Last Friday, the Quartet, a body consisting of representatives from the EU, US, UN and Russia, whose mandate was to advance Israeli-Palestinian peace, released its long-awaited eight-page report on the impediments to achieving peace.
As always, the Quartet makes a number of now commonplace, nearly boiler plate recommendations to “both sides”. Like the thousands of pages of reports that preceded this one, the Quartet “reiterates that a negotiated two-state outcome is the only way to achieve an enduring peace that meets Israeli security needs and Palestinian aspirations for statehood and sovereignty, ends the occupation that began in 1967, and resolves all permanent status issues”.
For those unacquainted with mealy-mouthed diplomatic speak of a Quartet too fearful to confront Israel, the Quartet is once again demanding that Palestinians and Israelis return to endless negotiations. So terrified is the Quartet of condemning Israel that it no longer sees fit to blame Israel for its continued military rule, preferring instead to hide behind the passive voice — “an occupation that began” — as though Israel’s nearly 50-year brutal military rule just appeared like magic from the sky, without Israel carrying it out, financing or profiting from it.
And herein lies the problem: the Quartet’s failure to recognise that Israel is the cause of the lack of peace and stability for the region in general and Palestinians in particular leads to an absurd demand. That is, that Palestinians waste their time negotiating with their occupier and oppressor rather than the world forcing Israel to comply with international law. This tip-toeing around Israel — fearful that it will alienate Israel or Israelis — has only served to fuel the correct belief that the world sets Israel’s demands above those of Palestinians.
Take, for example, the very wording of the Quartet’s call for peace in which one side’s (Israel’s) “needs” are met and the other side’s (Palestinians’) “aspirations” are addressed. For the Quartet, Israel has “needs” while Palestinians have “aspirations”. Conveniently ignored is fact that, it is Palestinians who are in greater need of security. Unlike Israel, possessing among the most sophisticated weaponry in the Middle East (including a nuclear arsenal), Palestinians are stateless and languishing in refugee camps. We possess no tanks, armoured personnel carriers and no F-16s or drones. Indeed we have no army. And the threat of being ethnically cleansed from our homeland is real as evidenced by Israel’s actions in 1948 and its ongoing policies to rid Palestine of Palestinians.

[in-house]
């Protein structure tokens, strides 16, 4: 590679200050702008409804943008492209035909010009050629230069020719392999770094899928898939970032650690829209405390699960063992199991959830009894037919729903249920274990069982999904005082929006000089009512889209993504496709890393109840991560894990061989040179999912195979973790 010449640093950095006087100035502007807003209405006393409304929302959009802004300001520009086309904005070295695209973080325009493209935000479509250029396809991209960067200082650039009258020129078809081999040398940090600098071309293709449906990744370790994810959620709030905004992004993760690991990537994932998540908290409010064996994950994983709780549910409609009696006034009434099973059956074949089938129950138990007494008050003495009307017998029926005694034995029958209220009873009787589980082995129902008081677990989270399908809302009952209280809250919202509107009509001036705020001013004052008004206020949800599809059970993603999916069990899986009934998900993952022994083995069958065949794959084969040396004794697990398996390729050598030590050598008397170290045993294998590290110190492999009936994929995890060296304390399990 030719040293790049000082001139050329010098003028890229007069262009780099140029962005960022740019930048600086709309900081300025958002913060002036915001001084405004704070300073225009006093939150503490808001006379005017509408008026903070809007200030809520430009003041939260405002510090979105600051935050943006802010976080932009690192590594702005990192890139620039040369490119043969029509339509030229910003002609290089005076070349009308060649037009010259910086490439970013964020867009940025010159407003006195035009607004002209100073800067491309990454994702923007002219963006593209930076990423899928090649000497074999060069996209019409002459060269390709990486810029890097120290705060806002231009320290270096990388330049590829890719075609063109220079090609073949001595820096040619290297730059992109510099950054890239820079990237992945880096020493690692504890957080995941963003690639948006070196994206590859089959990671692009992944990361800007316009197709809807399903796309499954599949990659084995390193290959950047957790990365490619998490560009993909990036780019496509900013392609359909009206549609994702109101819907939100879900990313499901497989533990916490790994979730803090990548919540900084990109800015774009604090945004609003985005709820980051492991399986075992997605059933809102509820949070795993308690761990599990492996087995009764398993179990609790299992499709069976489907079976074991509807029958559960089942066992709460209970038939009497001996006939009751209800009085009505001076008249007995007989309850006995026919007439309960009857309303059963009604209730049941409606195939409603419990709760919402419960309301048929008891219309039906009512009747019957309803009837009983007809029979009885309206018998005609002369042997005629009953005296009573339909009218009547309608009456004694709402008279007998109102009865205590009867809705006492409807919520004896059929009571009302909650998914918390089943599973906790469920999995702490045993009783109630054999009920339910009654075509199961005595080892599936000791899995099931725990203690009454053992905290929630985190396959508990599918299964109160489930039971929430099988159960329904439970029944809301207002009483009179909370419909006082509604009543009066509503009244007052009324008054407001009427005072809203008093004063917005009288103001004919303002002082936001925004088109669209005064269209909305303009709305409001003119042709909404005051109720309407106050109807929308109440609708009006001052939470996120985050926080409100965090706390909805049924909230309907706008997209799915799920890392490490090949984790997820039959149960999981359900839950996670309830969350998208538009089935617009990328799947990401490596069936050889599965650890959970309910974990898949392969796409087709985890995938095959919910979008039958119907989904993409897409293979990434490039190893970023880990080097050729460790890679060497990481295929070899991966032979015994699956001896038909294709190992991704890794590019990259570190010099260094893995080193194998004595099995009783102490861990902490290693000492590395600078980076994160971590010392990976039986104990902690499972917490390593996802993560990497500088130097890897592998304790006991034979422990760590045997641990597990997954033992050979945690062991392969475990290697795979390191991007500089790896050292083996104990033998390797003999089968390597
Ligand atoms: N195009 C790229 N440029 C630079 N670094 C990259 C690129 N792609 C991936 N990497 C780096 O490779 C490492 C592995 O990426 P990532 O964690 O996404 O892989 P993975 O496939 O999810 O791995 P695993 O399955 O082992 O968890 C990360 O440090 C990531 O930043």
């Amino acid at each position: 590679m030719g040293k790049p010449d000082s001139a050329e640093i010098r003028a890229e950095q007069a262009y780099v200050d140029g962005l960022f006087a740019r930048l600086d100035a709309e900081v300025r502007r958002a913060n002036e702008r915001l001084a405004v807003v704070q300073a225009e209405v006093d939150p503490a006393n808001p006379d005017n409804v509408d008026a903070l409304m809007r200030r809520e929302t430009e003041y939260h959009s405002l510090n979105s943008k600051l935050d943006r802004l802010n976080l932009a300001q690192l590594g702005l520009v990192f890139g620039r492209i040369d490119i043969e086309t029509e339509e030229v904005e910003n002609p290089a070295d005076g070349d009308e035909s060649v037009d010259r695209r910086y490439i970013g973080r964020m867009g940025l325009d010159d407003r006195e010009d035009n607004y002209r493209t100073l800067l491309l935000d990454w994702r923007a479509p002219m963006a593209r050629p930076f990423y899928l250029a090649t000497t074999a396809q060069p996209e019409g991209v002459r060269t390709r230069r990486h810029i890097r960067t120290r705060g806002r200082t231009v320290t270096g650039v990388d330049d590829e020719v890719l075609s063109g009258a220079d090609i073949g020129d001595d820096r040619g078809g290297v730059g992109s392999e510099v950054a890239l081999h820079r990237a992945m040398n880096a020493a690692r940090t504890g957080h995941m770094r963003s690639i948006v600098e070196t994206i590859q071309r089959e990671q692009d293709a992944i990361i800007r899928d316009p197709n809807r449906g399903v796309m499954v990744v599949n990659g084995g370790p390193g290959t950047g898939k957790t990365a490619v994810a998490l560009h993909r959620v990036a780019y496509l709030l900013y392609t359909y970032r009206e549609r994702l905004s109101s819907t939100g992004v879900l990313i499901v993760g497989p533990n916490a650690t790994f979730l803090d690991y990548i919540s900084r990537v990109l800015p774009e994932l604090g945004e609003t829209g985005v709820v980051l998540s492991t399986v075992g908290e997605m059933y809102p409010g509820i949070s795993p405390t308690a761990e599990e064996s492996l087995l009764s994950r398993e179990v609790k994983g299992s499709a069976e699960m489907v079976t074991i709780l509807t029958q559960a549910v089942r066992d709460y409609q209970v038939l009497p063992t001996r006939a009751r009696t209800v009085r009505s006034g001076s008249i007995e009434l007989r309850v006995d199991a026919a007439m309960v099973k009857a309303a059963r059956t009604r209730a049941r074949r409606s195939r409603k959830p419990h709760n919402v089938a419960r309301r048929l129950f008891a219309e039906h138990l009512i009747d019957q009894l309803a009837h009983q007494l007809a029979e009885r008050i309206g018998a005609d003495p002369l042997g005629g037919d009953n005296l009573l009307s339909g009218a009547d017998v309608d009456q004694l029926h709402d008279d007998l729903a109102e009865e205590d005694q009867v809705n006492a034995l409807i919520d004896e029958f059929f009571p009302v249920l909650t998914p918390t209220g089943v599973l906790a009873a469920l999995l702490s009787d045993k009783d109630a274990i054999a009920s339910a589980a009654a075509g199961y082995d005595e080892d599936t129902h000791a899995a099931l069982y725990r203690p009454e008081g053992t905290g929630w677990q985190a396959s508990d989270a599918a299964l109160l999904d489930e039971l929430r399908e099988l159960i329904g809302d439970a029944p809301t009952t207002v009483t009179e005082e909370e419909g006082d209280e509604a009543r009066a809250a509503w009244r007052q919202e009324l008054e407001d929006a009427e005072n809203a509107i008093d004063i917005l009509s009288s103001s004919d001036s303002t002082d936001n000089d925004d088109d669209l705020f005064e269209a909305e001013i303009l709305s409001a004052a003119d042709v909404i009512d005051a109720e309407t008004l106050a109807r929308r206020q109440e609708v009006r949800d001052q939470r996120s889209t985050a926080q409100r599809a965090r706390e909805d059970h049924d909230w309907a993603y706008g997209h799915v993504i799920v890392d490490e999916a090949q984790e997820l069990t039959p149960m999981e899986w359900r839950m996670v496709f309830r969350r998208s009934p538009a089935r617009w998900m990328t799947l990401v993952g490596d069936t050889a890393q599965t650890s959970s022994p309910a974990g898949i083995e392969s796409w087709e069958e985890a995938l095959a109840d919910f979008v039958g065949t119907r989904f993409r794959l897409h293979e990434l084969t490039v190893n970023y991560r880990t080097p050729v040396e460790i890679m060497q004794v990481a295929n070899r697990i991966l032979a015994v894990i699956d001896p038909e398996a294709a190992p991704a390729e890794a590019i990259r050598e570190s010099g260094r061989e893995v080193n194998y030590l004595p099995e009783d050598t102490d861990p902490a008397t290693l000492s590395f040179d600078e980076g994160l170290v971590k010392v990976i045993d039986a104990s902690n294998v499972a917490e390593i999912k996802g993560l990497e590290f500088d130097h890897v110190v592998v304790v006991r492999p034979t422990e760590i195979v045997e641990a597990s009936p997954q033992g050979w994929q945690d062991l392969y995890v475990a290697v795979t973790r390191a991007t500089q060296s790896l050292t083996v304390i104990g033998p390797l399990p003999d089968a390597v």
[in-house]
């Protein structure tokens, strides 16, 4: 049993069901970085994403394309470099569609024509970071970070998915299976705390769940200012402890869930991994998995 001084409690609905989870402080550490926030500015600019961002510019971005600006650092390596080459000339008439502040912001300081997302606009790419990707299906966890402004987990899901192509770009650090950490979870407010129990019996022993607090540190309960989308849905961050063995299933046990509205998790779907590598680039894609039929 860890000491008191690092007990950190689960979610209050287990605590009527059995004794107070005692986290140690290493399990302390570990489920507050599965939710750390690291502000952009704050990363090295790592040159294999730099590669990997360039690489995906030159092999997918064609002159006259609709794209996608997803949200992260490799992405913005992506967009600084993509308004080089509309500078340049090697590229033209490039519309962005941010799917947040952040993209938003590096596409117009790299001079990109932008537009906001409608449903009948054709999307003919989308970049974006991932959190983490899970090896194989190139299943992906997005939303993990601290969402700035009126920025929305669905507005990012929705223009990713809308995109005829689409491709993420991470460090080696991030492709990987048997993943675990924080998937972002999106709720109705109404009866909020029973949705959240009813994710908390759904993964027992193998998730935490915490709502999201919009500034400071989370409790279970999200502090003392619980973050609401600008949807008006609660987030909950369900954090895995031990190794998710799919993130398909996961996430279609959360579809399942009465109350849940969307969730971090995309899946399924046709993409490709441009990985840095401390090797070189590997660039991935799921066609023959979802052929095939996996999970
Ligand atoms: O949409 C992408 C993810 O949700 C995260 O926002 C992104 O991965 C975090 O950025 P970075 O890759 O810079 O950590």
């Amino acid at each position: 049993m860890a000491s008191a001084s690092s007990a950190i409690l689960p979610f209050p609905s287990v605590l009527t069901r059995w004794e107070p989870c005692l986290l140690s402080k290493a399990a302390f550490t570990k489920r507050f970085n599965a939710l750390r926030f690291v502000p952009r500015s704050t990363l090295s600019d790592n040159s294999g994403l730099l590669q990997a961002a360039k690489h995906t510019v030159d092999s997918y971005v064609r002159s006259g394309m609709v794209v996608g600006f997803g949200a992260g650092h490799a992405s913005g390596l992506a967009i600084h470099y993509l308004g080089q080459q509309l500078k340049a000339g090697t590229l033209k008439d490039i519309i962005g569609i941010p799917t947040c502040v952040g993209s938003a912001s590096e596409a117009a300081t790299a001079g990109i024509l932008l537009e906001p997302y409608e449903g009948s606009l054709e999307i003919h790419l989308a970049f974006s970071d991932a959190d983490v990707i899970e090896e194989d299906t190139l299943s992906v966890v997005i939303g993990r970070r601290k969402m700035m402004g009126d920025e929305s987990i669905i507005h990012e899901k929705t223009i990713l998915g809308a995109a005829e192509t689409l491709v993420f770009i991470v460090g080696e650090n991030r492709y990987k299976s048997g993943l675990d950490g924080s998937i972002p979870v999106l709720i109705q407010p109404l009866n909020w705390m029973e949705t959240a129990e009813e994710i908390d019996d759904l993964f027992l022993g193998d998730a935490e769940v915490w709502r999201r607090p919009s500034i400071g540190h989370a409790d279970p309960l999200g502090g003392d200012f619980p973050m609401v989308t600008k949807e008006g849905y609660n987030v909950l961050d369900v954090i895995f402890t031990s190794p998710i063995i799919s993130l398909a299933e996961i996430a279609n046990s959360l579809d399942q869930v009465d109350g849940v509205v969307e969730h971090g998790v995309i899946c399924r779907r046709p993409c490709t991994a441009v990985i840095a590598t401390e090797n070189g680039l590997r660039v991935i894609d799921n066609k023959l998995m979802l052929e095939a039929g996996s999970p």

Three generations of Palestinians have lived under repressive Israeli military rule and denied the basic right to freedom. Israel has detained or imprisoned nearly 30 per cent of all Palestinian men in Palestine, many without charge or trial. It has convicted thousands in kangaroo courts that have over 97 per cent conviction rates. Has the world already forgotten Israel’s repeated bombing campaigns of the besieged Gaza Strip, 80 per cent of whom are refugees and more than 50 per cent under the age of 18? Are these lives lost, these generations destroyed, these children’s long-term trauma at enduring prolonged bombing campaigns not as important as Israel’s security “needs”? And lest we simply chalk up the Quartet’s report to poor wording, let us consider the alternative. Did the world refer to South Africa’s racist apartheid regime as “a system of government that began in 1948”? Did it call upon “both sides” to effect measures and call upon the oppressed black majority of apartheid South Africa to negotiate with the very regime that sought its extermination? The answer is no.
The starting point can no longer be to appease Israel. The world cannot continue to pretend that the occupation exists in the passive voice — for the occupation is not passive and there is a deliberate actor — Israel. This deliberate actor must be punished for its 50 years of denying Palestinians their basic rights. And while the Quartet condemned (as it should) Israel’s colonies, it fails to push for any action that seeks to hold Israel accountable for building those colonies. Israel cannot be allowed to get away with forcing Palestinians to languish in refugee camps in order to meet its “demographic concerns”. Israel’s endless security demands cannot be placed above Palestinians’ right to be free and secure, for as history has aptly demonstrated, Israel has killed more Palestinians in an effort to maintain its military rule and ethnic purity than the number of Israelis killed as a result of Palestinians resisting Israel’s racist policies. The Quartet can continue to appease Israel, and undoubtedly will do so, but will soon face the realisation that their carefully crafted formulas only serve to prolong the very crisis that they claim to want to end.
Diana Buttu is a Ramallah-based analyst, former adviser to Palestine Liberation Organisation chairman Mahmoud Abbas and Palestinian negotiators and policy adviser to Al Shabaka: The Palestinian Policy Network.